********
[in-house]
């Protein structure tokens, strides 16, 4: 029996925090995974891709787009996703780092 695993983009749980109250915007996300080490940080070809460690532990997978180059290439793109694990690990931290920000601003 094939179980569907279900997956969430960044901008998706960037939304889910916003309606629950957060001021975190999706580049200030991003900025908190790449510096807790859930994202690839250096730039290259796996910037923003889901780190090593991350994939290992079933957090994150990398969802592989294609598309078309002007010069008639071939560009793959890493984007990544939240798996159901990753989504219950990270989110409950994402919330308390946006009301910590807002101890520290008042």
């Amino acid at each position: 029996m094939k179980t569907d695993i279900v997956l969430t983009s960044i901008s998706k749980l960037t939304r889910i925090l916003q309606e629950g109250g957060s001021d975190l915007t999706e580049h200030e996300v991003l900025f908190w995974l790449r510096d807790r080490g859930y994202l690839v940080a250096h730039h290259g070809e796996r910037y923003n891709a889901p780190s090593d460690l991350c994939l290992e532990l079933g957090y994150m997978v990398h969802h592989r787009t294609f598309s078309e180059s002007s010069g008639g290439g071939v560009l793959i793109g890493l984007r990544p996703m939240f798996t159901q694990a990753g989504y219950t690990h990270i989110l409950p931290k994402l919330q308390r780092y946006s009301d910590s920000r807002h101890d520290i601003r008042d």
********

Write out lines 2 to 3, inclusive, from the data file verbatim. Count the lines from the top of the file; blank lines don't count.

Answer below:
């Protein structure tokens, strides 16, 4: 029996925090995974891709787009996703780092 695993983009749980109250915007996300080490940080070809460690532990997978180059290439793109694990690990931290920000601003 094939179980569907279900997956969430960044901008998706960037939304889910916003309606629950957060001021975190999706580049200030991003900025908190790449510096807790859930994202690839250096730039290259796996910037923003889901780190090593991350994939290992079933957090994150990398969802592989294609598309078309002007010069008639071939560009793959890493984007990544939240798996159901990753989504219950990270989110409950994402919330308390946006009301910590807002101890520290008042």
């Amino acid at each position: 029996m094939k179980t569907d695993i279900v997956l969430t983009s960044i901008s998706k749980l960037t939304r889910i925090l916003q309606e629950g109250g957060s001021d975190l915007t999706e580049h200030e996300v991003l900025f908190w995974l790449r510096d807790r080490g859930y994202l690839v940080a250096h730039h290259g070809e796996r910037y923003n891709a889901p780190s090593d460690l991350c994939l290992e532990l079933g957090y994150m997978v990398h969802h592989r787009t294609f598309s078309e180059s002007s010069g008639g290439g071939v560009l793959i793109g890493l984007r990544p996703m939240f798996t159901q694990a990753g989504y219950t690990h990270i989110l409950p931290k994402l919330q308390r780092y946006s009301d910590s920000r807002h101890d520290i601003r008042d």